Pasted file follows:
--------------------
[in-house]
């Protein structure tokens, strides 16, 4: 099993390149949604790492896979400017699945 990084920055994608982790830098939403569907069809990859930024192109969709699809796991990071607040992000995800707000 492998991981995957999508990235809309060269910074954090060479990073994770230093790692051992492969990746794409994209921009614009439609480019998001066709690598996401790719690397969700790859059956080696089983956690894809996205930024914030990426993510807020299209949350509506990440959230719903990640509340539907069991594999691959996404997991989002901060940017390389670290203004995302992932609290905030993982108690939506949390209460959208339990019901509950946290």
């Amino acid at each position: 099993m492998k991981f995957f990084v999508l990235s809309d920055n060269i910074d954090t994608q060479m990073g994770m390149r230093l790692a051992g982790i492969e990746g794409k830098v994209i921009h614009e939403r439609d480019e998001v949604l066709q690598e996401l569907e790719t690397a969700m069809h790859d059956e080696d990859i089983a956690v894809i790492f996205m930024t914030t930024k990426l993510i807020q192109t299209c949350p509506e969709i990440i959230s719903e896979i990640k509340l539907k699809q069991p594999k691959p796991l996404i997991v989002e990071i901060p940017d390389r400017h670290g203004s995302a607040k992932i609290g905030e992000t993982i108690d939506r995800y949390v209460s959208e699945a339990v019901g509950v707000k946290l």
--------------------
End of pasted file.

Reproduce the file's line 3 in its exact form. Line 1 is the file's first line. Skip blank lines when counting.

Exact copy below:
């Amino acid at each position: 099993m492998k991981f995957f990084v999508l990235s809309d920055n060269i910074d954090t994608q060479m990073g994770m390149r230093l790692a051992g982790i492969e990746g794409k830098v994209i921009h614009e939403r439609d480019e998001v949604l066709q690598e996401l569907e790719t690397a969700m069809h790859d059956e080696d990859i089983a956690v894809i790492f996205m930024t914030t930024k990426l993510i807020q192109t299209c949350p509506e969709i990440i959230s719903e896979i990640k509340l539907k699809q069991p594999k691959p796991l996404i997991v989002e990071i901060p940017d390389r400017h670290g203004s995302a607040k992932i609290g905030e992000t993982i108690d939506r995800y949390v209460s959208e699945a339990v019901g509950v707000k946290l």